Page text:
Inside Maharaja Indian Restaurant, the air is heady with the scents of traditional Tandoor-grilled Indian meats and flavorful curries, all served in a dining room done in striking hues of royal blue and canary. It's easy to feel like you've been whisked away to somewhere in Bombay, but if you look outside, you can see sweeping views of Rhode Island's Narragansett Beach. The restaurant occupies an upper floor of the Village Inn, a stone's throw from the shoreline. Beach views provide a temporary distraction, but the menu commands most of the attention, with spicy lamb vindaloo, Halal goat biryani, vegan channa masala, and ten different types of naan bread.
When asked what inspired her to open Genie's Hookah Lounge, Farahnaz Shobeiri recalls the parties her grandfather used to host in Iran. “Whenever he had parties, he had hookah. People came to talk about family and politics and also to just enjoy themselves.” Now directing her own festive space, Shobeiri hopes to not only foster a similarly laid-back, convivial atmosphere but also to share her Persian heritage with others.
On Friday and Saturday, belly dancers sway to the sounds of Middle Eastern music, and tarot-card readers divine fortunes amid thick persian rugs and plush couches heaped with pillows and tinier, plusher couches. Friends can pass around handmade Egyptian hookahs filled with coconut-shell coals and dozens of different flavors, including tobacco-free herbal molasses. The lounge also boasts a high-end air-filtration system, which means that the smell of smoke or wandering cologne salesmen never overpowers the aromas of spiced meats and fresh bread from the kitchen.
Though Genie's Hookah Lounge doesn’t serve alcohol, people are welcome to bring their own wine and beer, and servers pour pure pomegranate juice and herbal teas directly into mouths via a funnel. Shobeiri hopes that the atmosphere encourages people to relax and linger over their meals. “We do everything from the heart here,” she says. "Everyone comes here to be happy.”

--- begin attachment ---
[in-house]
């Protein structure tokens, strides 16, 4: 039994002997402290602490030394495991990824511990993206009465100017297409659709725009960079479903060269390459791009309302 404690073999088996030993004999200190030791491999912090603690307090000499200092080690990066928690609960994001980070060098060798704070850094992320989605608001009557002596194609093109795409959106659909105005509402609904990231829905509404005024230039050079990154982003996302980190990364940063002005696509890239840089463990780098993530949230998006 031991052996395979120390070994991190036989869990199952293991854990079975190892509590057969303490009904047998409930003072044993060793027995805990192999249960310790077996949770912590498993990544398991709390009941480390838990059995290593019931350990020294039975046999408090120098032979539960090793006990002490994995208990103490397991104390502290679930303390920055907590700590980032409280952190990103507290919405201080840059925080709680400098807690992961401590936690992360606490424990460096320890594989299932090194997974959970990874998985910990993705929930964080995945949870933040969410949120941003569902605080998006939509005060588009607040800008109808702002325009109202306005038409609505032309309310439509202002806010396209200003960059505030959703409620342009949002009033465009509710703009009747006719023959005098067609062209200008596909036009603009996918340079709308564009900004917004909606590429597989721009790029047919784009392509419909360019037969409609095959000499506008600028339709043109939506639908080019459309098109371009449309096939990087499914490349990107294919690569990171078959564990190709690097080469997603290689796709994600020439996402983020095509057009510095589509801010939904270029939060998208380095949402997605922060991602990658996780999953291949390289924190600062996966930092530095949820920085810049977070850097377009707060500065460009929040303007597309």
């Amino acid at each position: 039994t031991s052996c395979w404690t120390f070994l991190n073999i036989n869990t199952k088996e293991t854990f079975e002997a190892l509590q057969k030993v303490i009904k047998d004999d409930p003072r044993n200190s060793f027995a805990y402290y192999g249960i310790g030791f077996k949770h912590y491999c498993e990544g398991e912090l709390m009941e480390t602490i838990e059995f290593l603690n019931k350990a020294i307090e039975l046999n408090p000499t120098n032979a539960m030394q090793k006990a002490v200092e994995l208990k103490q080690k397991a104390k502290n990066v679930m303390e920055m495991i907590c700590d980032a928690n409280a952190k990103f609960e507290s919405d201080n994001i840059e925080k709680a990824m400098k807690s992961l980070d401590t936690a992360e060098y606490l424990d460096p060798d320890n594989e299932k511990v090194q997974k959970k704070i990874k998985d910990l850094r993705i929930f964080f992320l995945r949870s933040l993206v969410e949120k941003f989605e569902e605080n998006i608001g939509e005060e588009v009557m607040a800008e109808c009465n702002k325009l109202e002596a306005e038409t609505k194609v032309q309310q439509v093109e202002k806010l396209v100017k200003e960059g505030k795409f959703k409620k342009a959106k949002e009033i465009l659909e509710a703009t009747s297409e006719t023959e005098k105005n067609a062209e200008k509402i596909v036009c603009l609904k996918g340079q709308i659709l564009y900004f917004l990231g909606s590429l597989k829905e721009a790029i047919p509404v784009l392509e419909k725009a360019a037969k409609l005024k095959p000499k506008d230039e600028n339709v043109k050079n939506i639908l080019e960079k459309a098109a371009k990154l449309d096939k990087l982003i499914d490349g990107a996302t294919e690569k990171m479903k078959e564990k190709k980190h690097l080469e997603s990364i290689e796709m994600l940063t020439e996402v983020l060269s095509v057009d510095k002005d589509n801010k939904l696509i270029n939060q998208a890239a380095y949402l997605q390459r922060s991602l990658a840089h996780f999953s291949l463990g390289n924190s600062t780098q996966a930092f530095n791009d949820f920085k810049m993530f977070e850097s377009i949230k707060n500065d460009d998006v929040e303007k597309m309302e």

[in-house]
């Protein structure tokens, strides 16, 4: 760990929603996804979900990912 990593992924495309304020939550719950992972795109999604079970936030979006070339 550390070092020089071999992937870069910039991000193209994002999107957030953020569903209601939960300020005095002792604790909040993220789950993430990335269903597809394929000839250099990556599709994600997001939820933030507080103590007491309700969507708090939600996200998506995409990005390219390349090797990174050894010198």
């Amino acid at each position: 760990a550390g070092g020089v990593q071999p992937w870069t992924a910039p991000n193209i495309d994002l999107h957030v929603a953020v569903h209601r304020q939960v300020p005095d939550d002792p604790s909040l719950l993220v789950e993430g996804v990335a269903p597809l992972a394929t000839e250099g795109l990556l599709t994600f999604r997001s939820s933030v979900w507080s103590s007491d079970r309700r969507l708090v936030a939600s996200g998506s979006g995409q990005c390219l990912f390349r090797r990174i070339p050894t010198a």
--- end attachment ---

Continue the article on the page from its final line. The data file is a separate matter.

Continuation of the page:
Under the ownership of Federal Hill native Christopher Conti, Blush Winebar pours half and full glasses from hundreds of red, white, and sparkling libations. The upscale watering hole offers more than 100 wines by the glass, each with its own distinct flavor notes and secret cheese crush. A champagne bar highlights the bubbly beverage with glasses, full bottles, and three-flute samplers as well as a selection of champagne-based cocktails, such as the Blush Boom Boom, a mixture of Moët champagne, pomegranate liqueur, Grand Marnier, and orange juice. Executive chef Jacen Scungio blends fresh, local ingredients to create the flatbread pizzas, sliders, and handmade pastas that populate the wine bar’s tapas menu and keep hungry imbibers from trying to stomp their wines back into grapes.